NEARY: Here's another question from Julie Stermer from Campbell, California. She writes, `I've heard rumors that the New Orleans Jazz Fest will be held this year. Does anyone have any details?' What about that?
Mr. FREEDMAN: It's more than a rumor. I've met with the executive director and the president of the New Orleans Jazz and Heritage Foundation. I've received an e-mail from Quint Davis, the producer. There definitely will be a New Orleans Jazz and Heritage Festival this year, and in some ways it will be perhaps one of the most powerful ones simply because there'll be so many people who will want to be a part of it and contribute to it. I'm talking about the musicians. And I just think that this New Orleans Jazz and Heritage Festival this year may be one of the most memorable ones we'll ever see.
NEARY: And before we let you go, I want to read one more e-mail. This is from Jason Glisten from Greenville, North Carolina: `I went to New Orleans about five years ago. I was walking in the downtown area and stopped in the big cathedral there. There was a wedding and the bride and groom were walking outside. They got into a carriage, which proceeded to carry them around the downtown area. The whole time, a huge jazz band followed them, and it seemed like everyone just joined in the party as the bride and groom came past. It was definitely something I'll always remember about my trip to New Orleans.' So, David, are we gonna see that again in New Orleans?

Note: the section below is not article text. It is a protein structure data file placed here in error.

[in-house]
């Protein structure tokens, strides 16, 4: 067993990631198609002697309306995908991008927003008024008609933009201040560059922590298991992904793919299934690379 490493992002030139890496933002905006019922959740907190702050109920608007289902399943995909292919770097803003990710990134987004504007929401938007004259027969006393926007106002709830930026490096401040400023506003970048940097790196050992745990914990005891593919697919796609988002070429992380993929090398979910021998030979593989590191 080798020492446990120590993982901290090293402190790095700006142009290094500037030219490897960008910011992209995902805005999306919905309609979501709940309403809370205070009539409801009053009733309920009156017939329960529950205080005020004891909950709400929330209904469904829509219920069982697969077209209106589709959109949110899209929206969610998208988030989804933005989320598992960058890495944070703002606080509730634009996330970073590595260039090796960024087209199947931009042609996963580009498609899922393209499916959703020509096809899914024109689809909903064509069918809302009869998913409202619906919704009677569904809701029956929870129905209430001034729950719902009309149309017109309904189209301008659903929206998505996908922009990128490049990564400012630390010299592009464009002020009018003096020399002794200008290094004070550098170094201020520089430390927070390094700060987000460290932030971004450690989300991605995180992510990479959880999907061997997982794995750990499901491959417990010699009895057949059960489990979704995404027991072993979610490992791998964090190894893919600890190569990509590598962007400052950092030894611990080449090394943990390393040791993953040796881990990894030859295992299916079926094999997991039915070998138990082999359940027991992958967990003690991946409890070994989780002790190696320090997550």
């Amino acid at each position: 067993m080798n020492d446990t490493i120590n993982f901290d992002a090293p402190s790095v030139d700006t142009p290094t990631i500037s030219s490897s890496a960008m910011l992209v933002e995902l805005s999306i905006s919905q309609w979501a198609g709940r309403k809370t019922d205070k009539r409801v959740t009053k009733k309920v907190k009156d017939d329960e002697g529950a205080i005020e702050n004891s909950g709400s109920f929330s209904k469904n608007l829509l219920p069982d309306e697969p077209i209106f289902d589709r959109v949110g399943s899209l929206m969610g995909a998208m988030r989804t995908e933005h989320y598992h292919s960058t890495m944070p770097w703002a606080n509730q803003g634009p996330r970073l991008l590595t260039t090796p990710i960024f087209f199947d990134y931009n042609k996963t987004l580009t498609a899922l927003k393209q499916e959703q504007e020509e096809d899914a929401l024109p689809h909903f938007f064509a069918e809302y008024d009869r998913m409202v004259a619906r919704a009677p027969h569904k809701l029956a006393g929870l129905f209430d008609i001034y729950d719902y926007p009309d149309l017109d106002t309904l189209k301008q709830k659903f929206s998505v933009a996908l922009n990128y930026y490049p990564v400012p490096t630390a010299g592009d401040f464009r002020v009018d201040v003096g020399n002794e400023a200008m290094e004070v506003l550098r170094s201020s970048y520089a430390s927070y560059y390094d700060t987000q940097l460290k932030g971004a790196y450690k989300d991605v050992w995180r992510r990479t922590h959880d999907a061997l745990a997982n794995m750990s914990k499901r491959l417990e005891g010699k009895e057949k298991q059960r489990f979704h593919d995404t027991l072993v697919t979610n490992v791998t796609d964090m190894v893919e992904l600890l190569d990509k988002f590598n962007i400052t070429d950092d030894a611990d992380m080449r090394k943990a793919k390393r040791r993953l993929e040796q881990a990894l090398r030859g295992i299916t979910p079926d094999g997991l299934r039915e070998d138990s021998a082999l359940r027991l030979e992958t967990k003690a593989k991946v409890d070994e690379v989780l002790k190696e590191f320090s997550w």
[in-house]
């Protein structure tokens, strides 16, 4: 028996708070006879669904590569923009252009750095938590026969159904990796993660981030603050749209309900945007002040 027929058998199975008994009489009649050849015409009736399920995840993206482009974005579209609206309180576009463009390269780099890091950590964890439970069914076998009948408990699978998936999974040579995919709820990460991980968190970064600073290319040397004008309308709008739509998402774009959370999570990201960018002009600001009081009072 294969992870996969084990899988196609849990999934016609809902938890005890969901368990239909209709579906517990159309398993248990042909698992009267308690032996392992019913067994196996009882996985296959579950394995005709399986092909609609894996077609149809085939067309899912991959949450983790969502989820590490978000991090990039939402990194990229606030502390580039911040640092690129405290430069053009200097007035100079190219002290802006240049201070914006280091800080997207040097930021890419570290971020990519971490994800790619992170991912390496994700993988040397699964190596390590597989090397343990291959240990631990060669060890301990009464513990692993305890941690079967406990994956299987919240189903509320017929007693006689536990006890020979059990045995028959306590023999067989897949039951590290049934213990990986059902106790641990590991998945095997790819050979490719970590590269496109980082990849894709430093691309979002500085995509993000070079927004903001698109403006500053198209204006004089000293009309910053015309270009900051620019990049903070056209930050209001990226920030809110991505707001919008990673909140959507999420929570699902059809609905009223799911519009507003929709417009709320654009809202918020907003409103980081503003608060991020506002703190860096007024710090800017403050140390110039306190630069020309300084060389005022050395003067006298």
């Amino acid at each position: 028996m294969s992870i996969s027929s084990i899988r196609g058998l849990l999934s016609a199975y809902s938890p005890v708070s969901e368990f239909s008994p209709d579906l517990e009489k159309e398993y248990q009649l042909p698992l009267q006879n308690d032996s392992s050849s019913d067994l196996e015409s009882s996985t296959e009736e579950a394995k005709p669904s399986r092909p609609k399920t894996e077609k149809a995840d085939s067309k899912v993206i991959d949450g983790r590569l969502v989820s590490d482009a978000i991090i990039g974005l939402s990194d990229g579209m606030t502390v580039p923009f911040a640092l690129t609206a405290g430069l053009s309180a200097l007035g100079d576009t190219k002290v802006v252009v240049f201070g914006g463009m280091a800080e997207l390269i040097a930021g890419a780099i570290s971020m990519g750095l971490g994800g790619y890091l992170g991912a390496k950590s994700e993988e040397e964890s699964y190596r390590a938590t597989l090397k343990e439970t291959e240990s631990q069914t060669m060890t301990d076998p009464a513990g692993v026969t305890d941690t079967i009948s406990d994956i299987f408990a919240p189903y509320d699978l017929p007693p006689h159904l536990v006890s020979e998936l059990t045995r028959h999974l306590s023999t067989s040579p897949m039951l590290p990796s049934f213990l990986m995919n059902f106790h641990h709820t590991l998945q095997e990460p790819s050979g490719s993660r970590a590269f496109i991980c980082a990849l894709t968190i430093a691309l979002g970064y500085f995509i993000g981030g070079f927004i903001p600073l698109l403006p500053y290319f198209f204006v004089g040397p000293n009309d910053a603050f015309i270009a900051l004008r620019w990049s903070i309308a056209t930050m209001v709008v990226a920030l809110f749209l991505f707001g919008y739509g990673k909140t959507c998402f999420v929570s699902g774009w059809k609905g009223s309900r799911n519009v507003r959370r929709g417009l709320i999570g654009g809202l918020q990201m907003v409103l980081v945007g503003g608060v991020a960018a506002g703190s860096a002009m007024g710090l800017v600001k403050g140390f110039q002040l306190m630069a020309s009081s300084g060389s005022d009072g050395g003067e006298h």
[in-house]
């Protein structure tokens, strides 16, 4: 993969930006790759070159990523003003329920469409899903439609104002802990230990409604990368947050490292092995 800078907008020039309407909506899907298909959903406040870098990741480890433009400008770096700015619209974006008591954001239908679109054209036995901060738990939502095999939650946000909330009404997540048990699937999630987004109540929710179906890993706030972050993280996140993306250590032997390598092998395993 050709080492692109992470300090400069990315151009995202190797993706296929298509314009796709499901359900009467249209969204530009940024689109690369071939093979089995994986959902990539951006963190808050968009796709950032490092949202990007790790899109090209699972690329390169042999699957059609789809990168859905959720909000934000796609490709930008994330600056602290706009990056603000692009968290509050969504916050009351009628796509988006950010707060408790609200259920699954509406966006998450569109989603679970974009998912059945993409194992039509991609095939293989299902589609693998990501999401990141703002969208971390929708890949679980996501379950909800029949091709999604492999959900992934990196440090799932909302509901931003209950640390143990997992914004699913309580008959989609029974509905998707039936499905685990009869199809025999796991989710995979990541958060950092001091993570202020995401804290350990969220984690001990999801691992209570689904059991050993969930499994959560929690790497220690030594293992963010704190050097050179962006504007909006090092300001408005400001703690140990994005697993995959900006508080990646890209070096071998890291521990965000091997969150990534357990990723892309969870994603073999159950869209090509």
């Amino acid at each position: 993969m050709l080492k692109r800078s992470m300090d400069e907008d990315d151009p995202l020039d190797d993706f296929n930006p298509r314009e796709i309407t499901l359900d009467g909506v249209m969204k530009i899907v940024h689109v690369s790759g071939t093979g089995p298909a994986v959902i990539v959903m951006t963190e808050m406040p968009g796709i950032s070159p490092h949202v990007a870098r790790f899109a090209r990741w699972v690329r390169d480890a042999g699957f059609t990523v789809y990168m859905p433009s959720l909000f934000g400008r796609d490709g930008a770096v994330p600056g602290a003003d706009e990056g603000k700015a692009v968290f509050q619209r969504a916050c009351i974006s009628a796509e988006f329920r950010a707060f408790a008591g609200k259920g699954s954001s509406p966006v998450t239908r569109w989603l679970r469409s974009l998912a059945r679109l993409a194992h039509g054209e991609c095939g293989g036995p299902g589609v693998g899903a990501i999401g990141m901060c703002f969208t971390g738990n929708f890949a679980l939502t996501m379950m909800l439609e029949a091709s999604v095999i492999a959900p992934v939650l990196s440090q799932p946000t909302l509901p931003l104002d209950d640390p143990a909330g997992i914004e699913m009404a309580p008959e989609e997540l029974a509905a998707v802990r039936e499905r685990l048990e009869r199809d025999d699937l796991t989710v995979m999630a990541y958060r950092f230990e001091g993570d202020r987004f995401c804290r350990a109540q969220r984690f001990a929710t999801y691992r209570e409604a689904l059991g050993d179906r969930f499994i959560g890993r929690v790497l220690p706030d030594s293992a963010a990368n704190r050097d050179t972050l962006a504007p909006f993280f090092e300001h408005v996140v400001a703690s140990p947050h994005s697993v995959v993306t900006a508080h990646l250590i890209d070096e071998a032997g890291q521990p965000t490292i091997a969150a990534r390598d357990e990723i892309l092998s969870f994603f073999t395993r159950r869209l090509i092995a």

Mr. FREEDMAN: Well, now that is the big, big, big question. The carriages are there, the cathedral's there, the people who can get married in St. Louis Cathedral are there, but will the musicians be there and will the traditions be there? Remember that those--all those people who joined in those second-line parades come from someplace outside of the French Quarter. They primarily lived in the Ninth Ward and other areas that were heavily flooded. All that music comes up through the high schools. The people don't maybe realize that those marching bands are led by band leaders who are actually families that are dynasties that have passed on those incredible rhythms that are associated with New Orleans music, and we don't know if those high schools will return because we don't know if those people will come back. All those thousands and thousands of people that were bused out of the city, will they ever get back? And if they do, will they have a place to come back to, and will there be a system like there was before? We're very worried.
NEARY: Well, David, good luck, and thanks so much for talking with us today.
Mr. FREEDMAN: Thank you.
NEARY: David Freedman is general manager of WWOZ, a community-based radio station in New Orleans.
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NEARY: If you have comments, questions or corrections, the best way to reach us is by e-mail. The address is firstname.lastname@example.org. Please tell us where you're writing from and give us some help on how to pronounce your name. This is TALK OF THE NATION from NPR News. I'm Lynn Neary.